Workers’ compensation insurance covers medical costs and lost wages for work-related injuries and illnesses. This policy is required in almost every state for businesses that have employees.
Whether you run a dog sitting business or have your own pet grooming shop, you face double the risks working with animals. When animals are in a new environment, their behavior can be unpredictable. Workers’ compensation insurance can cover expenses if an employee is bit, scratched, or injured in any other way at work.
Employer’s liability insurance provides protection when a mobile pet groomer, dog walker, or other pet care employee decides to sue a business owner over an injury. It’s typically included in a workers’ comp policy.
Employer’s liability insurance can help pay for:
Even if a lawsuit is frivolous, without proper coverage you may find yourself paying for a costly legal defense. Employer’s liability insurance, however, does have limits to how much it will pay for a lawsuit.
The amount you pay for workers’ compensation is a specific rate based on every $100 of your business’s payroll. Your premium is determined by the type of work done by your employees (classification rate), your experience modification rate (claims history), and your payroll (per $100).
The formula is:
Classification rate x Experience modification rate x (Payroll / 100) = Premium
Each state has its own laws for workers’ compensation requirements. For example, animal hospitals in New York must carry workers’ compensation insurance for its employees – even part-time workers. However, Alabama animal hospitals are only required to carry workers’ compensation when they have five or more employees.
While independent contractors, sole proprietors, and partners don’t have to carry workers’ compensation insurance, you can still buy a policy to protect yourself. It's a good idea to carry this coverage for protection against work injury costs that health insurance can deny.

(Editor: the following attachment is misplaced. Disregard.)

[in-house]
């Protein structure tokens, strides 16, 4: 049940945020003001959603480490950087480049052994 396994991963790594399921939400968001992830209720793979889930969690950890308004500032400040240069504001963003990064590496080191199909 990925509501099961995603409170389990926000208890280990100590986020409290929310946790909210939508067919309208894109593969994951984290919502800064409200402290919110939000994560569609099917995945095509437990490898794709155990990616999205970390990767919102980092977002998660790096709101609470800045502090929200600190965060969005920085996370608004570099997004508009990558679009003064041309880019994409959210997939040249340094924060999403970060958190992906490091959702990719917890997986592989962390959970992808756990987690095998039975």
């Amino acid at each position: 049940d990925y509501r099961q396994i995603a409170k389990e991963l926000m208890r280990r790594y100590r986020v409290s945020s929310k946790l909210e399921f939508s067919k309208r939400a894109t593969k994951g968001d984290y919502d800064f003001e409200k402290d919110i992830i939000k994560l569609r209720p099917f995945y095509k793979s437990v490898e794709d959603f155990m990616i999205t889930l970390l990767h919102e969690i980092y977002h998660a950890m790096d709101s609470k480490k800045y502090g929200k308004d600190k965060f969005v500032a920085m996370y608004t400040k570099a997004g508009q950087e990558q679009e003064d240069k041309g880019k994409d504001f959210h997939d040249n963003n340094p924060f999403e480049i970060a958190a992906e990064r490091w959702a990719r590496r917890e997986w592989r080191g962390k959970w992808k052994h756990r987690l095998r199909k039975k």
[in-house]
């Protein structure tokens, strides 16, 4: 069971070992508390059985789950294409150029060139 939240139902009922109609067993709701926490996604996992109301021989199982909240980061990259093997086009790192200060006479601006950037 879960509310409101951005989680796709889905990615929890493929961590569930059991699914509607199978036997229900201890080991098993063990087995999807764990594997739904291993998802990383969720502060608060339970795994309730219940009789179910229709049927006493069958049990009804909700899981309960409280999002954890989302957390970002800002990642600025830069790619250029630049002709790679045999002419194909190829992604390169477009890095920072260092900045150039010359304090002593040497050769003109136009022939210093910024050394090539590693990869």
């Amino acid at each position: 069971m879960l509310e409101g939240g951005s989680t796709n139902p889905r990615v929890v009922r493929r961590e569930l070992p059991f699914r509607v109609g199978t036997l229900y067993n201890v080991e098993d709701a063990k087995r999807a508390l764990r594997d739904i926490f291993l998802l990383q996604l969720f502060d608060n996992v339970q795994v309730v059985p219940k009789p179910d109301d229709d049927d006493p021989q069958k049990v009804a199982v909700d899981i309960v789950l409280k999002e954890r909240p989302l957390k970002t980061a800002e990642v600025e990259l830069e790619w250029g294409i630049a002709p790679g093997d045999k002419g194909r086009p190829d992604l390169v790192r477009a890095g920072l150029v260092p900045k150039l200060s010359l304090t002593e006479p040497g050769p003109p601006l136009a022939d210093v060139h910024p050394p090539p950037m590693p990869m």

In certain states, pet care businesses must purchase workers’ compensation insurance through a monopolistic state fund. Those states are:
If you purchase workers’ comp through a monopolistic state fund, it might not include employer’s liability insurance. However, you can purchase it as stop gap coverage from a private insurance company.
Pet care professionals face everyday risks like slip-and-fall accidents, along with the added risk of bites and scratches. You can create a safer work environment with:
By managing your risks, you can decrease workplace injuries. That means fewer claims – and a lower insurance premium.
Workers’ compensation insurance protects your employees and to some extent your business, but it doesn’t cover common risks like property damage and pet injuries. Other recommended pet care insurance policies include:
General liability insurance: This policy covers legal expenses from accidents that damage someone's property or injure a customer or their pet.
Business owner’s policy: A BOP bundles general liability coverage with commercial property insurance, usually at a lower rate than if the policies were purchased separately.
Errors and omissions insurance: E&O helps pay for lawsuits related to your work performance, including mistakes and missed appointments. It's sometimes referred to as professional liability insurance.
Cyber liability insurance: This policy helps your business recover from a data breach. It's recommended for any business that stores personal information.
Commercial auto insurance: Most states require this coverage for vehicles owned by a business. Personal auto policies don't cover work driving, which is why you may need additional protection.
Are you ready to safeguard your pet care business with workers’ compensation or another type of insurance? Complete Insureon’s easy online application today. Once you find the right policy, you can begin coverage in less than 24 hours.